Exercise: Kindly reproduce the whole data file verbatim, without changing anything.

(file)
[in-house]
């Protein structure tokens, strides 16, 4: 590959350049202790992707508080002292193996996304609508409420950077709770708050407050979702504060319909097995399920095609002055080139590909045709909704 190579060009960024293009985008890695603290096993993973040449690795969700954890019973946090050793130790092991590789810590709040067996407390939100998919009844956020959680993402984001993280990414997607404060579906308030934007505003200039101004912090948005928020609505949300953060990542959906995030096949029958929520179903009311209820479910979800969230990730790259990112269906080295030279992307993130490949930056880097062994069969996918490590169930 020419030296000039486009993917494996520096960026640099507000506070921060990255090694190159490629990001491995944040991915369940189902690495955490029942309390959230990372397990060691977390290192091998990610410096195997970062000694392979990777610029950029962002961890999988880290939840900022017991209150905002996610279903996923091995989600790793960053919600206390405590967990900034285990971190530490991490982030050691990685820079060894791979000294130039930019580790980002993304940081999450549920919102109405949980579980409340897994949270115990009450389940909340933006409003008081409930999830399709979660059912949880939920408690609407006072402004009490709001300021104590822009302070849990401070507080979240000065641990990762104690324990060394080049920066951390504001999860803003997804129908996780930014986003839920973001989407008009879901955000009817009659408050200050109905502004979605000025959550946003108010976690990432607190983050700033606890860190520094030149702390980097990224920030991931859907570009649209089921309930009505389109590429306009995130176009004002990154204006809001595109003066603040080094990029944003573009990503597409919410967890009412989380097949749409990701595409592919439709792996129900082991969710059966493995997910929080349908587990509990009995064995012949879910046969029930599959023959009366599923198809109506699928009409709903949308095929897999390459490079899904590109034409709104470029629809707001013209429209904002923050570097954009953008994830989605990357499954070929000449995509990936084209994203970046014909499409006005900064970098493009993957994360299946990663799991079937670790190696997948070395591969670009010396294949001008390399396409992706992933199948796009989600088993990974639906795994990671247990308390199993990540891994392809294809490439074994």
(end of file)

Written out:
[in-house]
């Protein structure tokens, strides 16, 4: 590959350049202790992707508080002292193996996304609508409420950077709770708050407050979702504060319909097995399920095609002055080139590909045709909704 190579060009960024293009985008890695603290096993993973040449690795969700954890019973946090050793130790092991590789810590709040067996407390939100998919009844956020959680993402984001993280990414997607404060579906308030934007505003200039101004912090948005928020609505949300953060990542959906995030096949029958929520179903009311209820479910979800969230990730790259990112269906080295030279992307993130490949930056880097062994069969996918490590169930 020419030296000039486009993917494996520096960026640099507000506070921060990255090694190159490629990001491995944040991915369940189902690495955490029942309390959230990372397990060691977390290192091998990610410096195997970062000694392979990777610029950029962002961890999988880290939840900022017991209150905002996610279903996923091995989600790793960053919600206390405590967990900034285990971190530490991490982030050691990685820079060894791979000294130039930019580790980002993304940081999450549920919102109405949980579980409340897994949270115990009450389940909340933006409003008081409930999830399709979660059912949880939920408690609407006072402004009490709001300021104590822009302070849990401070507080979240000065641990990762104690324990060394080049920066951390504001999860803003997804129908996780930014986003839920973001989407008009879901955000009817009659408050200050109905502004979605000025959550946003108010976690990432607190983050700033606890860190520094030149702390980097990224920030991931859907570009649209089921309930009505389109590429306009995130176009004002990154204006809001595109003066603040080094990029944003573009990503597409919410967890009412989380097949749409990701595409592919439709792996129900082991969710059966493995997910929080349908587990509990009995064995012949879910046969029930599959023959009366599923198809109506699928009409709903949308095929897999390459490079899904590109034409709104470029629809707001013209429209904002923050570097954009953008994830989605990357499954070929000449995509990936084209994203970046014909499409006005900064970098493009993957994360299946990663799991079937670790190696997948070395591969670009010396294949001008390399396409992706992933199948796009989600088993990974639906795994990671247990308390199993990540891994392809294809490439074994």